Shares of sub-prime lender Provident Financial plummeted more than 70% after it issued a second profit warning in roughly two months and said its CEO Peter Crook would leave the company and its dividend would be suspended.
Bradford-based Provident Financial also said the UK’s Financial Conduct Authority (FCA) has launched an investigation into its Vanquis Bank business.
The fall in the firm’s share price wiped about £2 billion off its stock market value.
Provident Financial has been experiencing major problems with its move from using self-employed agents to directly employed debt collection agents called “customer experience managers.”
“Collections performance is currently running at 57% versus 90% in 2016 and sales at some £9 million per week lower than the comparative weeks in 2016,” said Provident Financial.
“The extent of this underperformance and the elongated period of time required to return the performance of the business to acceptable levels invalidates previous guidance.
“The pre-exceptional loss of the business is now likely to be in a range of between £80 million and £120 million.”
Provident said the trading performance of its Vanquis Bank, Moneybarn and Satsuma businesses remain in line with internal plans.
It said Vanquis Bank is co-operating with the investigation by the FCA investigation into Vanquis Bank’s Repayment Option Plan (ROP).
ROP currently contributes gross revenues, before impairment and costs, of approximately £70 million per annum.
“In view of the substantial deterioration in the trading performance of the home credit business, together with the uncertainty created by the FCA’s investigation at Vanquis Bank, the board has determined that the group must protect its capital base and financial flexibility by withdrawing the interim dividend declared on 25 July 2017 and indicate that a full-year dividend is unlikely,” said Provident.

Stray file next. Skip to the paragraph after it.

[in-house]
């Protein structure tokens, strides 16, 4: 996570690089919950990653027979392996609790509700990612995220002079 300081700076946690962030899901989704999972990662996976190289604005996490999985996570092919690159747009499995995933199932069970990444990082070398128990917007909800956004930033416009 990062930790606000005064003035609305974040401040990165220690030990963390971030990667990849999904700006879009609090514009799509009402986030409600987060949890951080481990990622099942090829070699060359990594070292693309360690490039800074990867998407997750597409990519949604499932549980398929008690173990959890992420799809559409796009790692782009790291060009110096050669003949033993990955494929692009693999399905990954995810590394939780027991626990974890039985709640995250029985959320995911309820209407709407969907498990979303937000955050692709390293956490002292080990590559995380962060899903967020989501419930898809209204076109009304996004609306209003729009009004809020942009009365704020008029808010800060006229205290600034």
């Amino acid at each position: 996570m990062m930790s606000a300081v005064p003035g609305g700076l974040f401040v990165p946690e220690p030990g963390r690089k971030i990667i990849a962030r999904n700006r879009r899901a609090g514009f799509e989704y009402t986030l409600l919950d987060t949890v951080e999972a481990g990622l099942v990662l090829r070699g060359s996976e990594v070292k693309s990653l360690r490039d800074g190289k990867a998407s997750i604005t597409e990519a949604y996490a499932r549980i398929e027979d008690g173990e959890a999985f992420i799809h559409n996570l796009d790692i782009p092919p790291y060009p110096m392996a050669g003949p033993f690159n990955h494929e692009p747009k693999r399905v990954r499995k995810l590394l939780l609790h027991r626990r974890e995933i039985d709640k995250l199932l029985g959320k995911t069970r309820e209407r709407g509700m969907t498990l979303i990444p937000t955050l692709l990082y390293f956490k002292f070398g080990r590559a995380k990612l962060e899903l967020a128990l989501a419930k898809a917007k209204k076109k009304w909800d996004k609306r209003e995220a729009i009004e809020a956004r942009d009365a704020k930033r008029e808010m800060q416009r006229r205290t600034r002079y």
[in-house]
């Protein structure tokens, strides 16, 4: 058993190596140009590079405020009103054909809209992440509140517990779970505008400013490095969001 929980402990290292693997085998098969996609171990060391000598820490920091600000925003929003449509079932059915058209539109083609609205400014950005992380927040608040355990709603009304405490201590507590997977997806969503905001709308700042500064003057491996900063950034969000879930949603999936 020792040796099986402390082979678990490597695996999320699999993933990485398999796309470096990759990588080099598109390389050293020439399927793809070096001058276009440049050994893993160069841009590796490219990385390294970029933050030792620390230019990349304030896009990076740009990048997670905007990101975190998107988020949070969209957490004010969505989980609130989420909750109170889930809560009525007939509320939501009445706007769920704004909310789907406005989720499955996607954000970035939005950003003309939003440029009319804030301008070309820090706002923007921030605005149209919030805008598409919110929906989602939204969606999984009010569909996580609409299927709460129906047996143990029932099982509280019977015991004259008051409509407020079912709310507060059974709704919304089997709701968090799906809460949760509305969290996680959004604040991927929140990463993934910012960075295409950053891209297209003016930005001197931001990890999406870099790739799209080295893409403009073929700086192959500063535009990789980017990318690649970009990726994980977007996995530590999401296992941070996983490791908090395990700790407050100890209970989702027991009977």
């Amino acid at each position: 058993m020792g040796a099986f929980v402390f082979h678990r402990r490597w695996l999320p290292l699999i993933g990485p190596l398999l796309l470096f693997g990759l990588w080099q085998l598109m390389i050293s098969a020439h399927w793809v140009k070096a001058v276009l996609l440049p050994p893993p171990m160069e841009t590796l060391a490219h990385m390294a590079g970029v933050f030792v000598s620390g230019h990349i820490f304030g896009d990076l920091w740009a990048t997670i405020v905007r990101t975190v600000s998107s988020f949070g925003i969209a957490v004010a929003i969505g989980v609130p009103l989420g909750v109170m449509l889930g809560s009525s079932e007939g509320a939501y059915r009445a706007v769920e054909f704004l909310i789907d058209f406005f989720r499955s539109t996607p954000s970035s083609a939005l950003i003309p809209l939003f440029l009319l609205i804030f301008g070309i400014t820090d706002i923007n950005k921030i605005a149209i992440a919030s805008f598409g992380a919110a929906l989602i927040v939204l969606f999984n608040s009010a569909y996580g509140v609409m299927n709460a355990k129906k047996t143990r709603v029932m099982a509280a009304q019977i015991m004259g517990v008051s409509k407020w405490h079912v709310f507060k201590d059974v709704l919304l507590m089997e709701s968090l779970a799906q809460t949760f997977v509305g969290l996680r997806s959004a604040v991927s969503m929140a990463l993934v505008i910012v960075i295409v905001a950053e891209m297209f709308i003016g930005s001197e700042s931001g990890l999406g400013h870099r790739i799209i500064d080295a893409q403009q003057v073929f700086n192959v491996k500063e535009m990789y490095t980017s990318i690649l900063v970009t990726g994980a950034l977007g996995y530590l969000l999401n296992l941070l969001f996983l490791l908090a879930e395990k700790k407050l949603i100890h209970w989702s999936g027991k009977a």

“Protecting the highly valuable franchises of Vanquis Bank, Moneybarn and Satsuma is the board’s first priority whilst the turnaround of the home credit business is secured and the FCA’s investigation is concluded.
“The board remains strongly committed to the payment of future dividends and delivering long-term value to shareholders …
“In the circumstances, Peter Crook has decided to step down as chief executive with immediate effect.
“Manjit Wolstenholme will assume the role of executive chairman.”
Wolstenholme said: “I am very disappointed to have to announce the rapid deterioration in the outlook for the home credit business.
“Protecting the group’s capital base through withdrawing the interim dividend and in all likelihood the full-year dividend is the appropriate response to maintain the highly valuable franchises of Vanquis Bank, Moneybarn and Satsuma.
“My immediate priority is to lead the turnaround of the home credit business.“
Neil Wilson, senior market analyst at ETX Capital, told Reuters: “A catastrophic share price drop in a subprime lender – it’s like the last ten years never happened.
“Is this a Northern Rock moment?
“Probably not – this is more about management failings than a market-wide issue: rivals are taking market share …
“Management will take a long time to regain credibility.
“This comes just a couple of months after a profits warning off the back of the disruption of moving to the new operating model.”
Provident said the FCA indicated that it has concerns about the ROP product and is investigating the period from April 1, 2014 to April 19, 2016.
“Vanquis Bank agreed with the FCA to enter into a voluntary requirement to suspend all new sales of the ROP in April 2016 and to conduct a customer contact exercise, which has now been completed,” said Provident.
“Vanquis Bank has also agreed with the Prudential Regulation Authority (PRA), pending the outcome of the FCA investigation, not to pay dividends to, or enter into certain transactions outside the normal course of business with, the Provident Financial Group without the PRA’s consent.”